Adrian Vermeule’s Common Good Constitutionalism is really two books in one. The first is an exposition and defense of the classical view of what law is—an ordinance of right reason for the common good, directed toward the objective of human flourishing. The second, by contrast, is a treatment of what this classical legal tradition, in Vermeule’s view, should look like in practice.
The distinction between these two parts—which may be loosely characterized as descriptive and normative, respectively—is drawn early on, but it is not a distinction that is maintained consistently throughout the volume. This is significant because Common Good Constitutionalism is an overtly polemical book, one that repeatedly sets up “originalism” and “progressivism” as foils of the classical legal tradition.
From the outset, the term “originalism” occupies a difficult-to-pin-down place in the book. On the one hand, Vermeule argues that originalism needs to be “properly chastened,” and in a sense redeemed, by acknowledging the principle that text is always interpreted in accordance with a set of background beliefs. On this point I entirely agree, and have argued as much previously: no one ever approaches a text from a presuppositionless standpoint. Originalists go wrong if they think they can attain a mathematical kind of interpretive precision that no written text can ever bear. On the other hand, Vermeule compares originalism and the classical legal tradition to “oil and water,” alleging that they are irreconcilable in principle and that originalism (along with progressivism) lies on the opposite side of a “gulf” from common good constitutionalism.
At the very least, this attempted distinction among doctrines is rhetorically muddled. But far more problematic, for purposes of the book’s overarching claim, is Vermeule’s eventual argument that, because textual interpretation always incorporates background beliefs and assumptions, originalism as such is an “illusion.”
This proves too much, and immediately leads Vermeule’s project into a Catch-22. If what passes for “originalism” today is always already a version of the classical legal tradition sub silentio—in denial about what it is—then calls for a return to the classical legal tradition are functionally meaningless. This is because, if one claims that the classical legal tradition is indeed originalism’s unrecognized heart, arguments against originalism’s bad results (e.g., Bostock) ultimately must register as arguments against modes of the “classical legal tradition” itself.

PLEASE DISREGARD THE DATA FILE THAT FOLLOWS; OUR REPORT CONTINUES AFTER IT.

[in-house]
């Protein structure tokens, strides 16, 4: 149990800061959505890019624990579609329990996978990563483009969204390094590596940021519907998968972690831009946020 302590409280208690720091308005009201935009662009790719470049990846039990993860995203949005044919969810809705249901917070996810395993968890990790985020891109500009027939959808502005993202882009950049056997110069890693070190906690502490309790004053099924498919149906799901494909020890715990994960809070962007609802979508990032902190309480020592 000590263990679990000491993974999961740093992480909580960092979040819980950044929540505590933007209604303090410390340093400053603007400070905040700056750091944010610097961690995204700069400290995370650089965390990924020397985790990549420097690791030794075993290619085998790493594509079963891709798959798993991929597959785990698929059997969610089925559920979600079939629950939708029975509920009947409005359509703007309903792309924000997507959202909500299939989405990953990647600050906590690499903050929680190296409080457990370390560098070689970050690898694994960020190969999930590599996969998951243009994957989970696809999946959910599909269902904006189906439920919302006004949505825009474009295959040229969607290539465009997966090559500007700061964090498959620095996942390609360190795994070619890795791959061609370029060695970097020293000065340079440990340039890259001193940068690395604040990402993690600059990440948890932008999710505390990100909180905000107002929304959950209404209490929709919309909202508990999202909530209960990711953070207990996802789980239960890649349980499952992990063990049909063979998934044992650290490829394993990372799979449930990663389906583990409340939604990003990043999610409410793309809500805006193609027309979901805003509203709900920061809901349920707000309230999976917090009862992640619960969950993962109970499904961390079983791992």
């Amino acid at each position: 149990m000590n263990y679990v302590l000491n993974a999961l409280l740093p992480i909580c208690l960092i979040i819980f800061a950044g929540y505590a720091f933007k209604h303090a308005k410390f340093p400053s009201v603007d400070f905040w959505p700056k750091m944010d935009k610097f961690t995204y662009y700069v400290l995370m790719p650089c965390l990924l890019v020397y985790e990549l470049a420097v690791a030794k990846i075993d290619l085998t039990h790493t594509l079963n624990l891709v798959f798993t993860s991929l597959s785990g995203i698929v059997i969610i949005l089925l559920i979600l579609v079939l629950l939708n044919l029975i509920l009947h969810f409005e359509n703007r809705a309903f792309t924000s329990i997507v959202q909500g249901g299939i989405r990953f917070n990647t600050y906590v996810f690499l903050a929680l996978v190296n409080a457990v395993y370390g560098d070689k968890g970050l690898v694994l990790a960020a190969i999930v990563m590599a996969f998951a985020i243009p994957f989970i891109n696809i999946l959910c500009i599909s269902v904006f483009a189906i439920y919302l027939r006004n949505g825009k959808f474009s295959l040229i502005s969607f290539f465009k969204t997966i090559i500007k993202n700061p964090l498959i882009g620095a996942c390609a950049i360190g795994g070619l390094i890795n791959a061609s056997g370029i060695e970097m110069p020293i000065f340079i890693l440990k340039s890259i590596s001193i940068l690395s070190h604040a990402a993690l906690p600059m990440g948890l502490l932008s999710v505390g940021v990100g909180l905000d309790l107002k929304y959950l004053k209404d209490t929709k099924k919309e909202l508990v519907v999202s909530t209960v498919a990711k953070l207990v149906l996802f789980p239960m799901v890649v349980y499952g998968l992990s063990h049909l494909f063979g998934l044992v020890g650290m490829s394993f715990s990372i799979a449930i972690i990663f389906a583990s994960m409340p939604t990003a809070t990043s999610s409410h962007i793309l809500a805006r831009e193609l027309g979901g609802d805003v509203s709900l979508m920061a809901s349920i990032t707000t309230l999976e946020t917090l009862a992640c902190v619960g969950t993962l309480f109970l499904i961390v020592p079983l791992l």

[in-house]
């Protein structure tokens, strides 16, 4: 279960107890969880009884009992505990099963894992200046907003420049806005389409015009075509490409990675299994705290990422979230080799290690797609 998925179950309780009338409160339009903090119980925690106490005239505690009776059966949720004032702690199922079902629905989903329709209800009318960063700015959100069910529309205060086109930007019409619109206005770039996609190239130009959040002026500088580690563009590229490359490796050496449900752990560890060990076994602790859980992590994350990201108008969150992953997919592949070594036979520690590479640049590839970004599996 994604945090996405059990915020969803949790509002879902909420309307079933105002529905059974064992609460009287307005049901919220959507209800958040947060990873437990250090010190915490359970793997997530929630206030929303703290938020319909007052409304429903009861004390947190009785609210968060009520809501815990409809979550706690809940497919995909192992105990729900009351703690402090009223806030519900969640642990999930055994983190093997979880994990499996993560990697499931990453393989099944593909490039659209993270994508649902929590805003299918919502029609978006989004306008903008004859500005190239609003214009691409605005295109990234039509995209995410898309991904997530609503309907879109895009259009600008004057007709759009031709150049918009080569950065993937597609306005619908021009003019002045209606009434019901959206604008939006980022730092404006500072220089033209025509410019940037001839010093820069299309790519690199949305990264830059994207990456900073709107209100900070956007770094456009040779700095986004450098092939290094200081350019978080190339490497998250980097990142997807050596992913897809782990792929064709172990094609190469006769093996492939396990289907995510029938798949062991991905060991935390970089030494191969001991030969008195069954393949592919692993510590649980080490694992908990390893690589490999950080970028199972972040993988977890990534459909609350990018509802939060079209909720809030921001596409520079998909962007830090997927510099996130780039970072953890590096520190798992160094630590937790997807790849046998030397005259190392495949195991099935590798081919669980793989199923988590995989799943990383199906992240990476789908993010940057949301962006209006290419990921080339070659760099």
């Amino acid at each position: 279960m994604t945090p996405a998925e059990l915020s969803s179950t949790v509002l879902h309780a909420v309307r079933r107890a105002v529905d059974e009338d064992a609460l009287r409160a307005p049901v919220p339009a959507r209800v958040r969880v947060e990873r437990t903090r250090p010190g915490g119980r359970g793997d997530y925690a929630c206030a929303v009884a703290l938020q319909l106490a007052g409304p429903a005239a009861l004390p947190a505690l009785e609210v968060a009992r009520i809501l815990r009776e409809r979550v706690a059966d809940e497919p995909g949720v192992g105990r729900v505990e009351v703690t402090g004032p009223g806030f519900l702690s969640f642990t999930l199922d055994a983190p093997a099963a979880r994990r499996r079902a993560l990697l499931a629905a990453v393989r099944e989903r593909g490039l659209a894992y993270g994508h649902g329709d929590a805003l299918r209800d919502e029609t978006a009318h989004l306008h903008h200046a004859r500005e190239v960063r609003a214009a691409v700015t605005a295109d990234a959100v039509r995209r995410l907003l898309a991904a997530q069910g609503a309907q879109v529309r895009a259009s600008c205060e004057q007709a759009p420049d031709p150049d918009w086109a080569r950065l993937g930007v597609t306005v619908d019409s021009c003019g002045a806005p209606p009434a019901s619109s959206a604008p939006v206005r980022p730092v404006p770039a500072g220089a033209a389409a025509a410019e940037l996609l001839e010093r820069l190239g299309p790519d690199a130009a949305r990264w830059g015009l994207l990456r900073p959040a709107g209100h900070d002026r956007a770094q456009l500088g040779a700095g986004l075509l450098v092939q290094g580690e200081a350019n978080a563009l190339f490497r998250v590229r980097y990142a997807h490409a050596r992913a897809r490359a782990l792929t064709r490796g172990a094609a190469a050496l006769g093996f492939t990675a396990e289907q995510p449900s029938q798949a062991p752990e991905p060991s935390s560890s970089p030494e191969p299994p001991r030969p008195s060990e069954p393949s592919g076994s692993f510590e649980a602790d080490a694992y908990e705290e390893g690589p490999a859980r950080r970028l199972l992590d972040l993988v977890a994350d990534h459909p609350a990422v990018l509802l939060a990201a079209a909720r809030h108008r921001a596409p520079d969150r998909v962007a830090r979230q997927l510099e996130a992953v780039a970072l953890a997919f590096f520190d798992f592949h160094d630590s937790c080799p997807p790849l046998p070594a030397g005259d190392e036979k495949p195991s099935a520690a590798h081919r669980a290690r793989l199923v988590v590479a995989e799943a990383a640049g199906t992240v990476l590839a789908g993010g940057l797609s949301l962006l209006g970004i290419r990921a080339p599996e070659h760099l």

In other words, originalism is faulted for its bad results, but it is left unexplained why this same set of outcome-oriented critiques, in principle, cannot apply to Vermeule’s common good constitutionalism. Is it impossible, or at least unlikely,that there might be divergent understandings of how the classical legal tradition applies in practice? Surely not. For instance, one might make a colorable argument that the design of the administrative state, as currently constituted, is inconsistent with the principles of the common good? Vermeule would almost certainly disagree, but the argument does not seem obviously incoherent.
Indeed, Vermeule gestures toward this ambiguity by drawing his early distinction between the “general” theory of the classical tradition as such and his own “particular” conclusions drawn from it, but by the end of the book this distinction is mostly elided. And as a result, the whole project of “common good constitutionalism” ends up looking mostly like whatever Vermeule says it is, rather than a set of principles that judges can apply to circumstances that the book does not address.
In part, this haziness is likely due to the book’s spartan treatment of “natural law”—which Vermeule invokes, but does not much expound. Given Vermeule’s own Roman Catholic commitments, I assume he uses the term in an old-school Thomist sense—but if, say, one were to adopt the “new natural law theory” of John Finnis and Germain Grisez, one might reach quite different conclusions about what the common good requires–the legitimacy of the death penalty is an obvious case in point.
So what, then, is the mechanism by which common good constitutionalism will actually produce different judicial outcomes than those we see today? The closing pages of Common Good Constitutionalism give the game away: Vermeule posits that “important sectors of our law would today be very different if the classical law had been consistently applied as a self-conscious approach.”Here we have a fascinatingly Foucauldian turn to the world-transformative power of discourse, of rhetorical formulations that serve to reify a particular world-conception: if we describe the world differently, do we change it in the process?